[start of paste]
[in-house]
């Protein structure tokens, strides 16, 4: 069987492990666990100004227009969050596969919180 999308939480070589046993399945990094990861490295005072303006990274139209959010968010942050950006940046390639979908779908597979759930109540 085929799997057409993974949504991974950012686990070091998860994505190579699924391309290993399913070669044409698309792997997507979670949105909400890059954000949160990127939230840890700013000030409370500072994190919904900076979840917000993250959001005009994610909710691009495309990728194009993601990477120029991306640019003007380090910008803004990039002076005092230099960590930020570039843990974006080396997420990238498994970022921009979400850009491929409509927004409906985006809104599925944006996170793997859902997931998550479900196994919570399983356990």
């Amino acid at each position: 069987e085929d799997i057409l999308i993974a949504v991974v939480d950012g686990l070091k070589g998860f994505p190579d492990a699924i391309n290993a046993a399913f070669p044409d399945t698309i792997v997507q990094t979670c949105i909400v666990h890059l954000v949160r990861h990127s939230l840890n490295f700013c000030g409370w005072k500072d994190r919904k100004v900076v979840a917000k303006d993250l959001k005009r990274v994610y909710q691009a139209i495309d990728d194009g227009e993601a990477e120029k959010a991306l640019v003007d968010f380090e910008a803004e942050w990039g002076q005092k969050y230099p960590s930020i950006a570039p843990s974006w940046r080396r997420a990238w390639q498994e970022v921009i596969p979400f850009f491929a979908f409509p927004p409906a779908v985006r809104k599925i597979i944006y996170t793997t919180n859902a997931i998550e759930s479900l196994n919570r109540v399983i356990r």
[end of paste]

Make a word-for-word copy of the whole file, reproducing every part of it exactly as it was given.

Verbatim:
[in-house]
């Protein structure tokens, strides 16, 4: 069987492990666990100004227009969050596969919180 999308939480070589046993399945990094990861490295005072303006990274139209959010968010942050950006940046390639979908779908597979759930109540 085929799997057409993974949504991974950012686990070091998860994505190579699924391309290993399913070669044409698309792997997507979670949105909400890059954000949160990127939230840890700013000030409370500072994190919904900076979840917000993250959001005009994610909710691009495309990728194009993601990477120029991306640019003007380090910008803004990039002076005092230099960590930020570039843990974006080396997420990238498994970022921009979400850009491929409509927004409906985006809104599925944006996170793997859902997931998550479900196994919570399983356990």
């Amino acid at each position: 069987e085929d799997i057409l999308i993974a949504v991974v939480d950012g686990l070091k070589g998860f994505p190579d492990a699924i391309n290993a046993a399913f070669p044409d399945t698309i792997v997507q990094t979670c949105i909400v666990h890059l954000v949160r990861h990127s939230l840890n490295f700013c000030g409370w005072k500072d994190r919904k100004v900076v979840a917000k303006d993250l959001k005009r990274v994610y909710q691009a139209i495309d990728d194009g227009e993601a990477e120029k959010a991306l640019v003007d968010f380090e910008a803004e942050w990039g002076q005092k969050y230099p960590s930020i950006a570039p843990s974006w940046r080396r997420a990238w390639q498994e970022v921009i596969p979400f850009f491929a979908f409509p927004p409906a779908v985006r809104k599925i597979i944006y996170t793997t919180n859902a997931i998550e759930s479900l196994n919570r109540v399983i356990r």